Simple shifts in user interface technology and interaction style can make a huge difference in long term for IT, web applications, and software design. The GUI has been in constant use in consumer software since the 1980′s Mac, with early 90′s Windows 3.0 mainstreaming the GUI. While numerous interaction designers have foretold the death of the GUI, they really haven’t had much to replace it with.
A decade ago it was voice, which I never bothered to even respond to. Voice will always have limitations, as it places too heavy a cognitive burden of vocal precision and thinking on the human speaker. We would have to transform our literate, objectified culture to an interpretive, oral culture to use voice UIs effectively.
The GUI as we know it took a decade to research, another to establish, and another to mainstream. The gestural touch UIs will probably last as long.
Why is this important for healthcare interaction design? First, we might recognize that design technology does not drive adoption. If we innovate a better device or interface than the status quo, usability and universal adoption do not necessarily follow. Consider this from an activity systems view. People have jobs to do with IT, with their motivated outcome (work product) as a critical goal of any collection of interactions. They must buy, install, learn, and integrate hardware and software to fulfill these outcomes. Changes cost, time and cognitive burden.
Every interaction involves trade-offs between platform, access, bandwidth response, application complexity, data entry and data (content) interaction, and the expected output. If any of these fail, the whole system fails. All of these functions are enabled by sub-cognitive operations that are committed to repertoire. Learning new interaction modes requires the inter-actor to rethink how work is done. Sub-cognitive operations are now tedious actions, followed step by step. Multitasking becomes impossible while learning or using the new techniques. The (clinical) activity itself may be affected by the change.
Clinicians are thought to be conservative IT adopters (on the whole) because they don’t pick up every new device, and there is this mistaken notion that they are savvy IT users, because they are smart professionals who work in high-tech locations. My research with specialists and residents shows that more senior docs actually use smartphones less than ever, not more than ever, at least for clinical IT. Yes, there’s interest and better apps will make a difference. But on the whole, doctors use the phones to talk, and the hospital computers to look things up. Residents love smartphones when they are learning things, but once they have learned their procedures and are doing the work, there is less time to search, and less need to use the smartphone for lookups. I mean, you try scanning an EMR record on an iPhone!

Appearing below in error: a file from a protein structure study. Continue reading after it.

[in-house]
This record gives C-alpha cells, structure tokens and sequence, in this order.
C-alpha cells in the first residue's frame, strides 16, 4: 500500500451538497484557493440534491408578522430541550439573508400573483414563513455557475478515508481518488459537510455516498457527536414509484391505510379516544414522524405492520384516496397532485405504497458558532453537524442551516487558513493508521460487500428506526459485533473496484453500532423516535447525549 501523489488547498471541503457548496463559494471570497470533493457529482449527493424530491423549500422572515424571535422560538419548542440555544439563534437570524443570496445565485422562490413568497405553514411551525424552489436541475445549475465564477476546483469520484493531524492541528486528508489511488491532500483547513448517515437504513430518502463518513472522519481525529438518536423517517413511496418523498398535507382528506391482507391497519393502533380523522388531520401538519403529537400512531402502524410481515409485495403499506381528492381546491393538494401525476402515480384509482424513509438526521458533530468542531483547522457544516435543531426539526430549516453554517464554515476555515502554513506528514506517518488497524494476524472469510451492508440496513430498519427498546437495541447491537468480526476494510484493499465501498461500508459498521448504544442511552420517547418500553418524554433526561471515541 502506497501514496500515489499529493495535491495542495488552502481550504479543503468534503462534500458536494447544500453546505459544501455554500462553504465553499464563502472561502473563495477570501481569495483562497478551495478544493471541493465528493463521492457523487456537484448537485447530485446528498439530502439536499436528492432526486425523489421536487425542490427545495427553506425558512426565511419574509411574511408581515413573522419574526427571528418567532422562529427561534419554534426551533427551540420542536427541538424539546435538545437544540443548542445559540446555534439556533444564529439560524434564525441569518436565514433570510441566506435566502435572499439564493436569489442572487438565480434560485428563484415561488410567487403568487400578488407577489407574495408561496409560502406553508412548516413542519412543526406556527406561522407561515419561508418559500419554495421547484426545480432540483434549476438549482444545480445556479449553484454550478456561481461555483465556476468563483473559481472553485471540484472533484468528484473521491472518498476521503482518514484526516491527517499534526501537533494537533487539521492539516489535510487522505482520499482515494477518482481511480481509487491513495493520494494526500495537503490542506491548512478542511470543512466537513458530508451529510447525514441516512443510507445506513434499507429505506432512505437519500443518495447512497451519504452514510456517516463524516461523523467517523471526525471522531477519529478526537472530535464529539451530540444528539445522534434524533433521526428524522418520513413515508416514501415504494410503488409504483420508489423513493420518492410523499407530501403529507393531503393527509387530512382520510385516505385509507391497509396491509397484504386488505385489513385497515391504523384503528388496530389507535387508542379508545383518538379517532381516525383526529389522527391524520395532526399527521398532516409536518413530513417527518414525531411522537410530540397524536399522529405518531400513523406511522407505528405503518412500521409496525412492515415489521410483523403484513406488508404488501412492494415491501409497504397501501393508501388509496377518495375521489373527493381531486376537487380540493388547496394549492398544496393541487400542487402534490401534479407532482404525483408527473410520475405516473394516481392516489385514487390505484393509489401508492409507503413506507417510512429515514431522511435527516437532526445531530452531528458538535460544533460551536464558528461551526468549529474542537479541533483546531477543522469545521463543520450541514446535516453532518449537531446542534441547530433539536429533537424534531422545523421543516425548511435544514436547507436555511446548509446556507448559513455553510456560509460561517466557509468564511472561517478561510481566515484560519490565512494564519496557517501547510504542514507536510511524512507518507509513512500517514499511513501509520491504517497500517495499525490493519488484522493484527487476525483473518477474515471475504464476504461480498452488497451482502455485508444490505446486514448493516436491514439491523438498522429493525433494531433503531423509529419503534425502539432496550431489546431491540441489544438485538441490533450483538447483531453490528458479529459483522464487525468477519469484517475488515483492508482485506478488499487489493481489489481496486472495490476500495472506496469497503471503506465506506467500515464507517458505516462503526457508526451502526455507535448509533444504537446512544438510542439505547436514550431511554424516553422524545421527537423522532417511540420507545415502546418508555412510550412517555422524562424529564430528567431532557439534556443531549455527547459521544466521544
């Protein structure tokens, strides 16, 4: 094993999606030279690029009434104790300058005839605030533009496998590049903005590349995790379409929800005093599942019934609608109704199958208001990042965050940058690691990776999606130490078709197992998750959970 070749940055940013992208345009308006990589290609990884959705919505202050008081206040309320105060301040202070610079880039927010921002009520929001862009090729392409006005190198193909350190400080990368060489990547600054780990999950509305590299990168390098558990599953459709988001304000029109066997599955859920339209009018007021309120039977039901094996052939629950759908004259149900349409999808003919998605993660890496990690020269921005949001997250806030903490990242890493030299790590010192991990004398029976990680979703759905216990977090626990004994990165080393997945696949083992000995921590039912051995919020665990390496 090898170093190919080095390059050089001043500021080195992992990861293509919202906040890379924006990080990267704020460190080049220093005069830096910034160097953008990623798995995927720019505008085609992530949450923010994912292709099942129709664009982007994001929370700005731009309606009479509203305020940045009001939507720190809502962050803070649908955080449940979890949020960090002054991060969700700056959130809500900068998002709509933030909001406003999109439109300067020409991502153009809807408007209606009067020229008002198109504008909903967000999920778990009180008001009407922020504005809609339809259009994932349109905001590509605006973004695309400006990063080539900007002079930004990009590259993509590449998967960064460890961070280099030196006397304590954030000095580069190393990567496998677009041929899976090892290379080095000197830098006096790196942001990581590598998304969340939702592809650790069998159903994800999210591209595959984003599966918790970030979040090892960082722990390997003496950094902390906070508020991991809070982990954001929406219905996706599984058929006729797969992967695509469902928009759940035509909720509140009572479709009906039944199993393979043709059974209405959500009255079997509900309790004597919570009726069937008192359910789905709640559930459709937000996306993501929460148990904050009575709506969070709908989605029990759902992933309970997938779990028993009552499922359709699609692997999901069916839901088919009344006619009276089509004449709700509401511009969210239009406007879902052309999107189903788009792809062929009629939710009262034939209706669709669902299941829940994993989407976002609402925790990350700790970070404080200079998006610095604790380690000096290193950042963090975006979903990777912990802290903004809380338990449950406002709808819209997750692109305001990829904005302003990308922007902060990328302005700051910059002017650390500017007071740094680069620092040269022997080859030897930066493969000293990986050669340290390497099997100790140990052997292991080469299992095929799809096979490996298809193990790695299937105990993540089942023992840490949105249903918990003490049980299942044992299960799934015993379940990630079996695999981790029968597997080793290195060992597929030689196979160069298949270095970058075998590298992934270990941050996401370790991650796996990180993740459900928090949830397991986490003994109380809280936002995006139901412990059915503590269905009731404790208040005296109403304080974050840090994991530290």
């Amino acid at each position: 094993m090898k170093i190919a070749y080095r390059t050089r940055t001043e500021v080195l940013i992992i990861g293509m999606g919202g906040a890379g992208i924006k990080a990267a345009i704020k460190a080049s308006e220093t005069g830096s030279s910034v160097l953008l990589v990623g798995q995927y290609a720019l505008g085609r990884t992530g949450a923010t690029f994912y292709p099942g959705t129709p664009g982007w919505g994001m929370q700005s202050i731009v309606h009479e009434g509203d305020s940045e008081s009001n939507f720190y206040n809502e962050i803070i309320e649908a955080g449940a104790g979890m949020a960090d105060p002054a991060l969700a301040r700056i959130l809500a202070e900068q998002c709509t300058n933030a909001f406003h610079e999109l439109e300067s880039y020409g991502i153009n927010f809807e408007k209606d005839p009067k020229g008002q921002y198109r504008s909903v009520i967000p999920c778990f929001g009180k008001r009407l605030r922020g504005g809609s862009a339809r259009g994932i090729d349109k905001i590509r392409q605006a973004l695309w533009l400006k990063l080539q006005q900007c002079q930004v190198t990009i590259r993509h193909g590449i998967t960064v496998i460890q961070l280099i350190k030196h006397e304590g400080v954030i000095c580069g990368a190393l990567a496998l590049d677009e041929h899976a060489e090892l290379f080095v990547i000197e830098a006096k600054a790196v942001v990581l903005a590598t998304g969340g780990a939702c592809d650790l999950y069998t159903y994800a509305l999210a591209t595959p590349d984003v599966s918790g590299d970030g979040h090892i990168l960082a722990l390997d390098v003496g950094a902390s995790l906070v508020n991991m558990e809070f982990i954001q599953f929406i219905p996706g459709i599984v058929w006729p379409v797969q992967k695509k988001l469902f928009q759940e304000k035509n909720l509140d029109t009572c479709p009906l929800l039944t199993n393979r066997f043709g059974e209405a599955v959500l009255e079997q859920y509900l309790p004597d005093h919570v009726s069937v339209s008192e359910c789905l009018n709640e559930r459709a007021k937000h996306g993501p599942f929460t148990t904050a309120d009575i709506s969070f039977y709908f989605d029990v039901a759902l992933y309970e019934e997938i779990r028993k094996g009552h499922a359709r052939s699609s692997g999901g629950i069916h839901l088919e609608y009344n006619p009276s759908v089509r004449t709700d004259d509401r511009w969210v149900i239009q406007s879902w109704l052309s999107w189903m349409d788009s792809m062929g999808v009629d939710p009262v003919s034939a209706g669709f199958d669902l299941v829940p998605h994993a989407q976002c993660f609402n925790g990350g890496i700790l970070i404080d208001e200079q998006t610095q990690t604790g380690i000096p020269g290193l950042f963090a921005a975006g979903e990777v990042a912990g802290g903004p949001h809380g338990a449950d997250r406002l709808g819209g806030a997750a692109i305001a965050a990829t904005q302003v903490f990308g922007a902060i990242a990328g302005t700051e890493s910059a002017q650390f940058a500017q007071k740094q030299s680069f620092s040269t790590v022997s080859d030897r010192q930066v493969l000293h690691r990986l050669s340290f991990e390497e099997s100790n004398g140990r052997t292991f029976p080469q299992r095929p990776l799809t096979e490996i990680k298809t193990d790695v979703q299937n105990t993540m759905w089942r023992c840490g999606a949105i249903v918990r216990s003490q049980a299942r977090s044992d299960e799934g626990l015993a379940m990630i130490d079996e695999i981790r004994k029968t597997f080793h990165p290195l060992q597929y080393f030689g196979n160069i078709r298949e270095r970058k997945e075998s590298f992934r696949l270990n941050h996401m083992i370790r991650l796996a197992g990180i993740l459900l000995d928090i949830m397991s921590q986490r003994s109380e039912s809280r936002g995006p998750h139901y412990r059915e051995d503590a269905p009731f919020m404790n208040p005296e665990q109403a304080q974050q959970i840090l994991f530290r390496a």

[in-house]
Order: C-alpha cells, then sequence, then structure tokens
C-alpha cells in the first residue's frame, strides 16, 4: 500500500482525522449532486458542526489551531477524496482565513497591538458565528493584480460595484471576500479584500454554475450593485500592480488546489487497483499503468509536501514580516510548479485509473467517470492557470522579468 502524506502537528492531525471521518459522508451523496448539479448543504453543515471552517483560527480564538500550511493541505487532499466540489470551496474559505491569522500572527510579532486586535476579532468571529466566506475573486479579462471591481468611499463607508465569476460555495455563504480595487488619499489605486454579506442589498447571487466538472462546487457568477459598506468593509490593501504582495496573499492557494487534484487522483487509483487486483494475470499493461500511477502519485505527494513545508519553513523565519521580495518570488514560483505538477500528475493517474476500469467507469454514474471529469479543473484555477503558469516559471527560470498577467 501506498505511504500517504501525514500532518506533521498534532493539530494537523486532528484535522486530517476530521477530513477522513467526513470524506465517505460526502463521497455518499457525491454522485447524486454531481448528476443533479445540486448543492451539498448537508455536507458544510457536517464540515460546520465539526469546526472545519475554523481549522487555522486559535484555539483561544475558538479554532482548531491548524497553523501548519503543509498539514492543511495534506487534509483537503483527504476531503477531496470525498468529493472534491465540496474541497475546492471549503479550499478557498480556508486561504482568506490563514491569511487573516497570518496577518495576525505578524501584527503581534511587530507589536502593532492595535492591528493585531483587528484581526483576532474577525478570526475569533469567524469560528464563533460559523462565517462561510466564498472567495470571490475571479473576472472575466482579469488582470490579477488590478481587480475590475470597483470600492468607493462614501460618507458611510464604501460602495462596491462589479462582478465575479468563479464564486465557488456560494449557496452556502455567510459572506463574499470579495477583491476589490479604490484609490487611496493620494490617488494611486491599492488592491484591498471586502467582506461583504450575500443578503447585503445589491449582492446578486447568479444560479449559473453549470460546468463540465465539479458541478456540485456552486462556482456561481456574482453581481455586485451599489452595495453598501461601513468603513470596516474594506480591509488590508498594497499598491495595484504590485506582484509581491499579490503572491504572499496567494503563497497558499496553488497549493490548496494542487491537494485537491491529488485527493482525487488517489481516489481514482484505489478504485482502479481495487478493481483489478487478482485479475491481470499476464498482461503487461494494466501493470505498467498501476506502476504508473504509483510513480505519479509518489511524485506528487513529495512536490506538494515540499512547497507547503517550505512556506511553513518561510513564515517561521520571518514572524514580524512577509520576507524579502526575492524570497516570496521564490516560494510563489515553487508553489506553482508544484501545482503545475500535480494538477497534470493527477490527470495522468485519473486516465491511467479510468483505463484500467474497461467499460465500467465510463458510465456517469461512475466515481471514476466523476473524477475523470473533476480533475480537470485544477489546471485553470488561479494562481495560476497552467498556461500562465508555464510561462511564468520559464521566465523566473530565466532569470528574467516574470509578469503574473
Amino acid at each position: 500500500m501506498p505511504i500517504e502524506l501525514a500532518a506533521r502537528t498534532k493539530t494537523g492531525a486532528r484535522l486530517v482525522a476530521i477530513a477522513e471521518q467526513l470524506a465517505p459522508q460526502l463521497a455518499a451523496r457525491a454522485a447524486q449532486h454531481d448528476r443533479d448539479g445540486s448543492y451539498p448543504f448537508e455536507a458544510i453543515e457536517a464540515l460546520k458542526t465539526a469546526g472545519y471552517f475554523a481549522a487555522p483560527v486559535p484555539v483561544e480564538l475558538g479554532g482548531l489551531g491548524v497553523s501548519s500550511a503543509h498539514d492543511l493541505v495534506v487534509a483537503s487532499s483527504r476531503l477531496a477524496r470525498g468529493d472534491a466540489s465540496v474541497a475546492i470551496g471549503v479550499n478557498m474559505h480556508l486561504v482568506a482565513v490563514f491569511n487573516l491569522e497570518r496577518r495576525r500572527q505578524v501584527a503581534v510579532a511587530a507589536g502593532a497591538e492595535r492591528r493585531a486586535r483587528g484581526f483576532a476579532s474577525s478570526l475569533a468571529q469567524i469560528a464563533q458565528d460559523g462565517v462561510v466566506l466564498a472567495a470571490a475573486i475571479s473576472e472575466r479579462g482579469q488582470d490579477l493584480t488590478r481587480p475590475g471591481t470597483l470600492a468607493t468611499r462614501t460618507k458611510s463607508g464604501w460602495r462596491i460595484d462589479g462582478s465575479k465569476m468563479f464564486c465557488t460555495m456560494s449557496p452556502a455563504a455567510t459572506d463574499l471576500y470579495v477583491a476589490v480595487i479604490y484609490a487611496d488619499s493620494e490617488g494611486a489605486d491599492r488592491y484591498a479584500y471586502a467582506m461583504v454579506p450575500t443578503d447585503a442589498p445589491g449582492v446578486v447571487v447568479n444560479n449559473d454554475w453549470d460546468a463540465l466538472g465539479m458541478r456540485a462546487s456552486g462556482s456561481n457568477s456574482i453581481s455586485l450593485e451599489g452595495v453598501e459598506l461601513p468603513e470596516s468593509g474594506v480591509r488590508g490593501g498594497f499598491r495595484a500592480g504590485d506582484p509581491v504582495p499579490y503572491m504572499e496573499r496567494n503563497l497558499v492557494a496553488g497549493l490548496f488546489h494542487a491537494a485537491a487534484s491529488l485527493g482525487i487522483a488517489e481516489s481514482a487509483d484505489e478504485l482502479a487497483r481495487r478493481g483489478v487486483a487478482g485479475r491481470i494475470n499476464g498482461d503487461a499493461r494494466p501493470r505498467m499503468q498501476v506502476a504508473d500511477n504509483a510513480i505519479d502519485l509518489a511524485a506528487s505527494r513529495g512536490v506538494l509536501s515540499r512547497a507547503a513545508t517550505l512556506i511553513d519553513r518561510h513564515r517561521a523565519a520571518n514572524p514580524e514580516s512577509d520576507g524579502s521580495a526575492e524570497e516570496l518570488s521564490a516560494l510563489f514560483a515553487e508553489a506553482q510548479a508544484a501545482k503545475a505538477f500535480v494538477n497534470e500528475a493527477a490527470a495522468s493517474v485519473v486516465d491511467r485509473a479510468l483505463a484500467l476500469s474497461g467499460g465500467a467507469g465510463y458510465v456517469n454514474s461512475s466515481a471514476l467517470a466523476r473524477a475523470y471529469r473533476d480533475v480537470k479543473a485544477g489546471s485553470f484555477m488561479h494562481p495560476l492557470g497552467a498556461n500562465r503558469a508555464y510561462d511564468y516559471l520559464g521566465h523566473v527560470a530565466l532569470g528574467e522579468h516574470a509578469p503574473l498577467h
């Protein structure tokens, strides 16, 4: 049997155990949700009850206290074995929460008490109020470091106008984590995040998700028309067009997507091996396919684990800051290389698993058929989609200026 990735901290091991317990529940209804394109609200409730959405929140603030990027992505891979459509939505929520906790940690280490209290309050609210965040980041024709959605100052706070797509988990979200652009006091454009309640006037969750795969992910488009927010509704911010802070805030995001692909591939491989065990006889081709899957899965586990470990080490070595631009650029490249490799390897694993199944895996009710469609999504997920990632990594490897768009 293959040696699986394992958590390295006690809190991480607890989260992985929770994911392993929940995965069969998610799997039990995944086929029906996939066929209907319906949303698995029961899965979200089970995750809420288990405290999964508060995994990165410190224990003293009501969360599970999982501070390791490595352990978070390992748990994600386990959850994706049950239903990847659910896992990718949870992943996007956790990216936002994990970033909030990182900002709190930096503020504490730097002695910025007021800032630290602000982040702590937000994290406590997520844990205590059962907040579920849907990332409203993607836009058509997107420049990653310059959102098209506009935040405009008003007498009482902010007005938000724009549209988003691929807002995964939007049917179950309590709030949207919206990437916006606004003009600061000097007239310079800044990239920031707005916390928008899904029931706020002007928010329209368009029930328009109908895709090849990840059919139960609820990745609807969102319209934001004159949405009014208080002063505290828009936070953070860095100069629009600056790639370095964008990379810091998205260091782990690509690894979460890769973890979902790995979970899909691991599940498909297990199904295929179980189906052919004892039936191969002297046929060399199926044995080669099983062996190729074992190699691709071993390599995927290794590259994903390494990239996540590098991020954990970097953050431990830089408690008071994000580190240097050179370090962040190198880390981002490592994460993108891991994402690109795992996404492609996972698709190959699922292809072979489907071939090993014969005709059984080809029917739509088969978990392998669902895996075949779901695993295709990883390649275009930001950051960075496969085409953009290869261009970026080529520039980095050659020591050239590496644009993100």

So that brings us to the iPad.
A recent contributor from iMedicalApps in KevinMD (recommended) explains Why healthcare may not embrace the iPad. After reading the piece you may come to the conclusion that the early survey research is sketchy and it is too early to make the case either way. The study they base this on is:
According to the Software Advice survey, the medical community wants a tablet, with a third of respondents saying that they are likely to purchase a tablet. For over half of respondents, the primary factor that would guide their purchasing decision would be ease of use, with a fifth identifying software as their guiding factor. Why do they want it? Over 75% of respondents identified diagnostics management (ordering/tracking tests), medical reference, clinical decision support, prescribing, imaging, and notes as tasks they would like to perform on their tablet. As you read this, an obvious question arises – these are all things the iPad could probably do well, so where does the survey go wrong for the iPad?
The survey also explores the must-have features for a tablet, with over 50% identifying Wi-Fi, durability, lightweight, availability of medical software, and fingerprint access as essential features. Fewer respondents also identified dictation capabilities, RFID reader, camera, and barcode scanning as must-have features. While the iPad clearly does fares well with regards to some of these criteria (weight, Wi-Fi, usability), it lacks most of these identified must-have features. And these are certainly features that many, including us at iMedicalApps, have discussed as notable deficits when it comes to the iPad in healthcare.
They note this was a small survey (175) with only half clinicians. What’s missing here is context. “Apps” are not enough. The tablet must fit the style of practice. must be fully compatible with the institutional network (not just “wifi”), and must support, or at least not conflict, with mission critical IT such as EMR, order entry, test and imaging. It must fit in the white lab coat or smock pocket. It must seamlessly synch (not iTunes). It must take calls and show voicemails.
Eventually there will be a tablet that will integrate with the institutional infrastructure, But by then, there may be an open-architecture tablet that follows the iPad, is designed as a clean-surface device, with voice and remote gestures. The ubiquitous touch device presents problems in an environment where users where latex gloves or must be careful about persistent touches on a mobile device that transports between hospital locations. There may be real clinical reasons the Apple iPad is not adopted in healthcare, and the issues raised in the survey don’t yet touch on these. What do you think?